Equity distribution

How much Equity to give to a team member with no salary?

Molly Kline Cofounder. Catalyst. Operations and Strategy at sports themed start up

October 20th, 2020

We have someone who can only work part time for us right now... but would be coming on as a fourth or fifth team member (2 founders, one other person more full time) handling marketing. Any opinions on a fair offer for equity? I don't want to undervalue, or overvalue her!!! SHe would likely grow into a CMO role later... but for now would be part time

Paul Garcia marketing exec & business advisor

October 21st, 2020

No one should be "given" equity. Equity should always be earned. Part-time or not, if you cannot afford to pay someone a base wage that allows them to meet food/shelter needs, then you need to be evaluating your whole business, not looking for "free" help. If your company has insufficient revenue to pay any kind of wages to this person, your equity has a value of zero, so you're still asking the employee to work for free with no guarantees that your stock will ever have value. Totally undervaluing her with equity only. Look at it from the employee's perspective in the amount of risk you're asking them to take, part-time or full-time. There are other methods of compensation that do not rely on equity. Take profit sharing for example. Yes, that's dependent on the team, but it's also pay-for-performance.


Be extra careful with the c-level titles. The first person in a department does not make them a chief. You may shoot yourself in the foot if you put out that carrot and the individual isn't actually capable of the c-level expectations. Remember, it's not just what you call them. When someone has a c-level title, there's a broad expectation that they have SPECIFIC skills and responsibilities. Most heads of marketing will never be a CMO. A CMO is a business role, not a marketing role.

Ross Edwards

November 19th, 2020

It really depends on alot of factors. 100% of equity is worthless unless and until the company gets to the point where someone sees value in the company such as a company or an investor. Also you have to see how much they bring to the table and whether or not they really are as involved as they say they will be and have the skills they said they have.


There are some well known stories about cofounders getting large percentages of startups and then doing nothing but since there is a contract the founders had to give them the equity anyway. Or settle with them.


Also equity is usually given in increments and not all at once.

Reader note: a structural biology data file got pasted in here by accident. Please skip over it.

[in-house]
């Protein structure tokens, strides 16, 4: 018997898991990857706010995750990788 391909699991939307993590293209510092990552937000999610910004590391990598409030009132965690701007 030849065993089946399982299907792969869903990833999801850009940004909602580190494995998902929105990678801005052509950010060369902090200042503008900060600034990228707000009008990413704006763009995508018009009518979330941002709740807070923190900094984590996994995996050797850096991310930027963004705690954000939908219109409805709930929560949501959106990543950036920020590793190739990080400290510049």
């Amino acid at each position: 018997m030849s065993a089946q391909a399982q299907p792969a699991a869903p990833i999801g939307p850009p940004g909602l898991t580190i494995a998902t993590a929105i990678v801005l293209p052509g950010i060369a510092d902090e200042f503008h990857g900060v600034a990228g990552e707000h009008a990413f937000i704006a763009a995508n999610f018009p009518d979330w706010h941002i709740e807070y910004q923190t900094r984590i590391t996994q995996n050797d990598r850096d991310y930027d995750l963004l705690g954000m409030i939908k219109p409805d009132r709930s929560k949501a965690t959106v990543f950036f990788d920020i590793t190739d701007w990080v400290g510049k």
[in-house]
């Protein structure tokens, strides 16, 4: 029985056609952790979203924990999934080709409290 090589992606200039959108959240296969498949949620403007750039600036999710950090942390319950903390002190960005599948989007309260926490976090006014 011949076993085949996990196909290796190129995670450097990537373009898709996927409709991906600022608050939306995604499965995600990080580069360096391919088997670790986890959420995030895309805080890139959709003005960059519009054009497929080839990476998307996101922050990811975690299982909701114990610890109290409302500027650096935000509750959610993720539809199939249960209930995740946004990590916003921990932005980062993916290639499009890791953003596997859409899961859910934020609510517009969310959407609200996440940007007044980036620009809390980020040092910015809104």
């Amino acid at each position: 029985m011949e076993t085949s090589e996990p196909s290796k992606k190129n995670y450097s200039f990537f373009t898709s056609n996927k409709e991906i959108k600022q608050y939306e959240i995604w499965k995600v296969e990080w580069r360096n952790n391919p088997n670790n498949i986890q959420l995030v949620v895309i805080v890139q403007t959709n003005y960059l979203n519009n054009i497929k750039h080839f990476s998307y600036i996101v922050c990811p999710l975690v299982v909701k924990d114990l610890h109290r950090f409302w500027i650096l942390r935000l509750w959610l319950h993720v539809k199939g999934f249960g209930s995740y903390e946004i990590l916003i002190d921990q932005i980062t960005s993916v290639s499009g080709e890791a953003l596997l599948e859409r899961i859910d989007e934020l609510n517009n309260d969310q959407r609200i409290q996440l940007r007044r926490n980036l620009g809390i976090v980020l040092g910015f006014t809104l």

Tim Krebs CFO, CFA, startup advisor & capital raising

November 20th, 2020

Great question. Paul & Ross had great insight but in my opinion the value of equity in a startup isn't as black and white as they imply. Equity becomes valuable as the company gains traction, which takes a ton of work. I advise a few companies and the over-simplified structure we use is to target the general employee pool being 15-20% of the total management % (i.e. the C-suite and VPs have the other 80-85%). Assuming this employee is in the general pool, I'd think you should offer 1-2% and have it vest over 3-years (1/3 annually). This'll incentivize them to stick w/ you as it is very common to see free help loose interest. But know you should be prepared to explain what expectations you have for of them over this time. If they later-on they earn a C-suite title, that can come w/ more equity.

Dr. Mike Ph.D. level AR/VR expert and serial startup CTO

November 28th, 2020

Molly, I'd keep it simple.


If your company has any revenue at the moment, there can be a rationale for the employee to join in and estimate what her work would bring onto the table and what the prize might be.


If you're at the pre-revenue stage, all the cards in the negotiation are in her hands, since you CANNOT pay. By default, it is a bad deal for the employee which therefore does not guarantee maximum interest, effort, or output. It's just some spare-time thingy.


One thing to note is that the pathway has to be built in the contract. Letting someone hope to become the CMO of a great company can be the attraction point and a deal-maker. Then, some kind of clear steps for earning the full amount in small steps, for example, 1% every quarter.


Giving out equity all at once would be a great deal for her but not to the founders.